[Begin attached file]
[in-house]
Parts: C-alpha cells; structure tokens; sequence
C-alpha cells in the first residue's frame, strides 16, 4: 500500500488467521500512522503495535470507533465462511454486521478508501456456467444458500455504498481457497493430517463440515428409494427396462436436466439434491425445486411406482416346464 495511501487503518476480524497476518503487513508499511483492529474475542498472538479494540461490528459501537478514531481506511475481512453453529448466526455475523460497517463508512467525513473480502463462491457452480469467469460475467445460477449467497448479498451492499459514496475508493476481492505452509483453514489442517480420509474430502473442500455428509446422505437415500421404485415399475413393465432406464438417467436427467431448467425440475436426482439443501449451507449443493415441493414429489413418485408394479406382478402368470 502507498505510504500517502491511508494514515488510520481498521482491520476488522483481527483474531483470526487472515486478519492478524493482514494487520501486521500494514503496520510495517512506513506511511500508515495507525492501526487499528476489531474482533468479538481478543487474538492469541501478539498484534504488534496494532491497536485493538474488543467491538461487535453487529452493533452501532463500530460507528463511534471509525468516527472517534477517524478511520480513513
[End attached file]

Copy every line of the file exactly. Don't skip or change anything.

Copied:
[in-house]
Parts: C-alpha cells; structure tokens; sequence
C-alpha cells in the first residue's frame, strides 16, 4: 500500500488467521500512522503495535470507533465462511454486521478508501456456467444458500455504498481457497493430517463440515428409494427396462436436466439434491425445486411406482416346464 495511501487503518476480524497476518503487513508499511483492529474475542498472538479494540461490528459501537478514531481506511475481512453453529448466526455475523460497517463508512467525513473480502463462491457452480469467469460475467445460477449467497448479498451492499459514496475508493476481492505452509483453514489442517480420509474430502473442500455428509446422505437415500421404485415399475413393465432406464438417467436427467431448467425440475436426482439443501449451507449443493415441493414429489413418485408394479406382478402368470 502507498505510504500517502491511508494514515488510520481498521482491520476488522483481527483474531483470526487472515486478519492478524493482514494487520501486521500494514503496520510495517512506513506511511500508515495507525492501526487499528476489531474482533468479538481478543487474538492469541501478539498484534504488534496494532491497536485493538474488543467491538461487535453487529452493533452501532463500530460507528463511534471509525468516527472517534477517524478511520480513513